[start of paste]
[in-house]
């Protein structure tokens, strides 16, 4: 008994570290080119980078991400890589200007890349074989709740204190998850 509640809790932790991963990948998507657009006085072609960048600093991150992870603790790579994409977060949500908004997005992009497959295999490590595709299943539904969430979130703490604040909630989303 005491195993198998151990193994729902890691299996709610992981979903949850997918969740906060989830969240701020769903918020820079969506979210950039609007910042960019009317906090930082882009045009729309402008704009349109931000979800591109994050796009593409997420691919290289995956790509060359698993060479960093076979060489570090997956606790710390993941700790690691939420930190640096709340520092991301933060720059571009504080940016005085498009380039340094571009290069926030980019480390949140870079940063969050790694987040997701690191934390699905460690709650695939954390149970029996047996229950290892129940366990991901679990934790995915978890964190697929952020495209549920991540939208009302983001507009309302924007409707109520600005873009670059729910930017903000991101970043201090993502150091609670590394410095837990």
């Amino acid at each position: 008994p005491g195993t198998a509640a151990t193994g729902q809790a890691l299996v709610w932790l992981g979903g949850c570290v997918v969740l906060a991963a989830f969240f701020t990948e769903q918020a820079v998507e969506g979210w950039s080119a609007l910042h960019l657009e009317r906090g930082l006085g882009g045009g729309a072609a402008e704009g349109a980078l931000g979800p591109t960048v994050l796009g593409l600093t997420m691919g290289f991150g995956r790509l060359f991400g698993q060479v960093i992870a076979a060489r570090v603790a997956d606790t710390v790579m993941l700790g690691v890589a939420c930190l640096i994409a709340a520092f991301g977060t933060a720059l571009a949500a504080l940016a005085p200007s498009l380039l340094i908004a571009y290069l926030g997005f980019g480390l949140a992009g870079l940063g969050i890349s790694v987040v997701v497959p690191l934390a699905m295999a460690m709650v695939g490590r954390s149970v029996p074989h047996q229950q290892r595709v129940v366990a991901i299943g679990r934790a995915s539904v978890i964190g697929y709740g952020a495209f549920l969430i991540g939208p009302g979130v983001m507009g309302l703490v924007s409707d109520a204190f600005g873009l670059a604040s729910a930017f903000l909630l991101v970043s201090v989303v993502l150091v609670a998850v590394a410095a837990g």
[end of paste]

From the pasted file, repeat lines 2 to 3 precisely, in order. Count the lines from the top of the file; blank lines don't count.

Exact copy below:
């Protein structure tokens, strides 16, 4: 008994570290080119980078991400890589200007890349074989709740204190998850 509640809790932790991963990948998507657009006085072609960048600093991150992870603790790579994409977060949500908004997005992009497959295999490590595709299943539904969430979130703490604040909630989303 005491195993198998151990193994729902890691299996709610992981979903949850997918969740906060989830969240701020769903918020820079969506979210950039609007910042960019009317906090930082882009045009729309402008704009349109931000979800591109994050796009593409997420691919290289995956790509060359698993060479960093076979060489570090997956606790710390993941700790690691939420930190640096709340520092991301933060720059571009504080940016005085498009380039340094571009290069926030980019480390949140870079940063969050790694987040997701690191934390699905460690709650695939954390149970029996047996229950290892129940366990991901679990934790995915978890964190697929952020495209549920991540939208009302983001507009309302924007409707109520600005873009670059729910930017903000991101970043201090993502150091609670590394410095837990």
């Amino acid at each position: 008994p005491g195993t198998a509640a151990t193994g729902q809790a890691l299996v709610w932790l992981g979903g949850c570290v997918v969740l906060a991963a989830f969240f701020t990948e769903q918020a820079v998507e969506g979210w950039s080119a609007l910042h960019l657009e009317r906090g930082l006085g882009g045009g729309a072609a402008e704009g349109a980078l931000g979800p591109t960048v994050l796009g593409l600093t997420m691919g290289f991150g995956r790509l060359f991400g698993q060479v960093i992870a076979a060489r570090v603790a997956d606790t710390v790579m993941l700790g690691v890589a939420c930190l640096i994409a709340a520092f991301g977060t933060a720059l571009a949500a504080l940016a005085p200007s498009l380039l340094i908004a571009y290069l926030g997005f980019g480390l949140a992009g870079l940063g969050i890349s790694v987040v997701v497959p690191l934390a699905m295999a460690m709650v695939g490590r954390s149970v029996p074989h047996q229950q290892r595709v129940v366990a991901i299943g679990r934790a995915s539904v978890i964190g697929y709740g952020a495209f549920l969430i991540g939208p009302g979130v983001m507009g309302l703490v924007s409707d109520a204190f600005g873009l670059a604040s729910a930017f903000l909630l991101v970043s201090v989303v993502l150091v609670a998850v590394a410095a837990g």